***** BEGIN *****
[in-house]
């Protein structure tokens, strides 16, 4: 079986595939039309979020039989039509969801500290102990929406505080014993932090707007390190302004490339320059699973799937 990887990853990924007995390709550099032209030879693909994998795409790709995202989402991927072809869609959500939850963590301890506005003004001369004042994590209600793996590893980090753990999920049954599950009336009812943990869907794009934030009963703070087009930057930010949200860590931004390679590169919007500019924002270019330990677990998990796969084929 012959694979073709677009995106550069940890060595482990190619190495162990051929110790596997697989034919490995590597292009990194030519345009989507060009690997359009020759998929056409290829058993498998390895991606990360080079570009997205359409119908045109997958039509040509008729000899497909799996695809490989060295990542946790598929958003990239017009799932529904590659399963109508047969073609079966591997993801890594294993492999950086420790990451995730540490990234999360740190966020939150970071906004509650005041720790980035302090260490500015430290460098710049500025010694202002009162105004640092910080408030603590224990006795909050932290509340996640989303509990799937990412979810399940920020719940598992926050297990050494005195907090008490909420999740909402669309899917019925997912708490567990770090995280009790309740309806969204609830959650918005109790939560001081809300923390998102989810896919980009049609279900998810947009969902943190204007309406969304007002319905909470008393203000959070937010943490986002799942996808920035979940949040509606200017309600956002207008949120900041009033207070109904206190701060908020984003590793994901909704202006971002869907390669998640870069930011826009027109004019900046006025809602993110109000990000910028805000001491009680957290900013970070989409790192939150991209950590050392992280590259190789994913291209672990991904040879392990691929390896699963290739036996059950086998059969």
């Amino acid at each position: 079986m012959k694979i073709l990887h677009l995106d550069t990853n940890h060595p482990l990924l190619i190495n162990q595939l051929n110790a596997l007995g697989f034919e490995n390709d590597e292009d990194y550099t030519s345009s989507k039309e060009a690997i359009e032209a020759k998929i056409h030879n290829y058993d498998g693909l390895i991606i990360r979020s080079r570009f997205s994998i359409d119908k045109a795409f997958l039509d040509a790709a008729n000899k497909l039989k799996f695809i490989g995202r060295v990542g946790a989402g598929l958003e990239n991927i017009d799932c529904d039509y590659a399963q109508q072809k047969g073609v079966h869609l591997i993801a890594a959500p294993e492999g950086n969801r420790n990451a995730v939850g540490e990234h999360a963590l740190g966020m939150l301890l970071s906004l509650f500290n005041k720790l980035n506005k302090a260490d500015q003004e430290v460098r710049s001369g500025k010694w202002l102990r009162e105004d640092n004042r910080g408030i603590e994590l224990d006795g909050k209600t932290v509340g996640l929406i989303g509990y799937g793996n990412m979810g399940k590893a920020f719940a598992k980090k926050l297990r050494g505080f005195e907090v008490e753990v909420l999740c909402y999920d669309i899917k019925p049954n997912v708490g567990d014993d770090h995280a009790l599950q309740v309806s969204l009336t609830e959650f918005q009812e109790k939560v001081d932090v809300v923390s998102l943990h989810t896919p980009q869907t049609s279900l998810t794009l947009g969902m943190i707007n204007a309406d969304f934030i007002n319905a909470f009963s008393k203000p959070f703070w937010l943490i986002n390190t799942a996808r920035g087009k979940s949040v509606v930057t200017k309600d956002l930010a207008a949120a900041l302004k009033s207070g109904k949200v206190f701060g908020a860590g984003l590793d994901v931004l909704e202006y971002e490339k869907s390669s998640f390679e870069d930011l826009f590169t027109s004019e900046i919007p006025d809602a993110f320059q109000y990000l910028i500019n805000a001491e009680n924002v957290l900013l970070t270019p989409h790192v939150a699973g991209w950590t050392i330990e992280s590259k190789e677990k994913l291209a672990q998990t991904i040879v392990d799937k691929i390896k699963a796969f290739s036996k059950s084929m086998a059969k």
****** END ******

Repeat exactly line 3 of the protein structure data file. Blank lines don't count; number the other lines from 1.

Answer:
């Amino acid at each position: 079986m012959k694979i073709l990887h677009l995106d550069t990853n940890h060595p482990l990924l190619i190495n162990q595939l051929n110790a596997l007995g697989f034919e490995n390709d590597e292009d990194y550099t030519s345009s989507k039309e060009a690997i359009e032209a020759k998929i056409h030879n290829y058993d498998g693909l390895i991606i990360r979020s080079r570009f997205s994998i359409d119908k045109a795409f997958l039509d040509a790709a008729n000899k497909l039989k799996f695809i490989g995202r060295v990542g946790a989402g598929l958003e990239n991927i017009d799932c529904d039509y590659a399963q109508q072809k047969g073609v079966h869609l591997i993801a890594a959500p294993e492999g950086n969801r420790n990451a995730v939850g540490e990234h999360a963590l740190g966020m939150l301890l970071s906004l509650f500290n005041k720790l980035n506005k302090a260490d500015q003004e430290v460098r710049s001369g500025k010694w202002l102990r009162e105004d640092n004042r910080g408030i603590e994590l224990d006795g909050k209600t932290v509340g996640l929406i989303g509990y799937g793996n990412m979810g399940k590893a920020f719940a598992k980090k926050l297990r050494g505080f005195e907090v008490e753990v909420l999740c909402y999920d669309i899917k019925p049954n997912v708490g567990d014993d770090h995280a009790l599950q309740v309806s969204l009336t609830e959650f918005q009812e109790k939560v001081d932090v809300v923390s998102l943990h989810t896919p980009q869907t049609s279900l998810t794009l947009g969902m943190i707007n204007a309406d969304f934030i007002n319905a909470f009963s008393k203000p959070f703070w937010l943490i986002n390190t799942a996808r920035g087009k979940s949040v509606v930057t200017k309600d956002l930010a207008a949120a900041l302004k009033s207070g109904k949200v206190f701060g908020a860590g984003l590793d994901v931004l909704e202006y971002e490339k869907s390669s998640f390679e870069d930011l826009f590169t027109s004019e900046i919007p006025d809602a993110f320059q109000y990000l910028i500019n805000a001491e009680n924002v957290l900013l970070t270019p989409h790192v939150a699973g991209w950590t050392i330990e992280s590259k190789e677990k994913l291209a672990q998990t991904i040879v392990d799937k691929i390896k699963a796969f290739s036996k059950s084929m086998a059969k």